Plastic mulches currently in use are either nondegradable/conventional, wavelength-selective or degradable. Conventional mulches can be further subdivided into either smooth or embossed surfaces, with black being the most common color (although other colors have been introduced). The highly reflective surface plastic mulches have been shown to aid in reducing the incidence of virus symptoms on late season summer squash.

The degradable mulches disintegrate, depending on their formulation, in the presence of sunlight over certain time intervals or are biodegradable when in contact with the soil. Degradable or biodegradable mulches have come about because of disposal problems associated with the nondegradable/conventional mulches.

Wavelength-selective mulches were created to combine the benefits of opaque black film (weed control) and clear mulch film (warmer soil temperatures that promote earliness). Two common colors of wavelength-selective mulches are green and brown.

The use of drip irrigation or micro-irrigation has allowed growers to increase the application efficiency of water and reduce the total amount of water used by as much as half when compared to other methods of irrigation, such as overhead sprinkler or furrow irrigation. Allocation of water resources and preservation of water quality are becoming critical in many vegetable-producing areas.

The utilization of drip irrigation has also allowed vegetable producers to practice fertigation (injection of fertilizer into the drip irrigation system), resulting in efficient feeding programs that greatly reduce the potential for fertilizer leaching into groundwater and other water supplies.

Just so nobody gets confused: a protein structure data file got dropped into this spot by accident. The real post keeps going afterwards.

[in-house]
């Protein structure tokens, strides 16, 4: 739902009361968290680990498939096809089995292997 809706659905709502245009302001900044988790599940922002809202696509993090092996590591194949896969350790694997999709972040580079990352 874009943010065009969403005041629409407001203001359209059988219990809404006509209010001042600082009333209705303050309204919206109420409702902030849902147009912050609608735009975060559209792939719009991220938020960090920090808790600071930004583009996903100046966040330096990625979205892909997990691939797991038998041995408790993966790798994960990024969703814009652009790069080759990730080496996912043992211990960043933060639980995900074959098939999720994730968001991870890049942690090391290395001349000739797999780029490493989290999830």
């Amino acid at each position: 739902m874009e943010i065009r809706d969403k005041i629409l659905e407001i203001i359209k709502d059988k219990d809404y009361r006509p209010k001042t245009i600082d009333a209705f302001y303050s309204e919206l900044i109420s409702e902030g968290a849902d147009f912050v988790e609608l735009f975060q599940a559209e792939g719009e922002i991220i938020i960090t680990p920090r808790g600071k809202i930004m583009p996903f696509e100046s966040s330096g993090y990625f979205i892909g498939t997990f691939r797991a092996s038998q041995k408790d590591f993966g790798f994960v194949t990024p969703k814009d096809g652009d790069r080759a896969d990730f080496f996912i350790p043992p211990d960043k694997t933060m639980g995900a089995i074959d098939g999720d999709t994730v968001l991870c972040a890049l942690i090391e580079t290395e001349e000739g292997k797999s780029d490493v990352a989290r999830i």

The use of plastic mulches plus drip irrigation has promoted the development of double or triple cropping systems that allow efficient/intensive use of land and water resources, especially in areas of limited land. These cropping systems allow growers to harvest the equivalent of two to three acres of produce off one acre of land.

Row covers have evolved from clear plastic sheeting to porous products made of spunbonded polyester, such as Reemay, and spunbonded polypropylene, such as Agryl P-17. They are lightweight and float over the vegetable crop, thus eliminating the need for wire hoops or supports.

These floating row covers are available in sizes up to 50 feet wide by 1,000 feet long. They are primarily used to increase daytime soil and air temperatures, maximize plant survival, obtain earlier and higher yields and exclude insects. They may also provide several degrees of protection against freezing temperatures, especially the heavier weight materials.

The disposal/recovery problem associated with many of these plastic components that are not degradable will be solved through a combination of recycling, incineration and reuse where possible. Remember, we do not have a plastic disposal problem – we have a people problem. People do not dispose of plastics properly and are causing the pollution that we see on land and in the ocean.

These products are an excellent fuel; if incinerated properly with the appropriate burner technology, they could go a long way in reducing the problem of disposing of plastic waste.

The bottom line is that researchers, Extension and industry folks, growers and others will continue to improve on the work of early visionary leaders to ensure that the plasticulture revolution will continue to provide tools for modern horticultural operations. They will make sure that the tools are available to utilize the spent plastics in a responsible manner.

You can contact me with feedback on my columns or ideas for future columns at wlamont@psu.edu.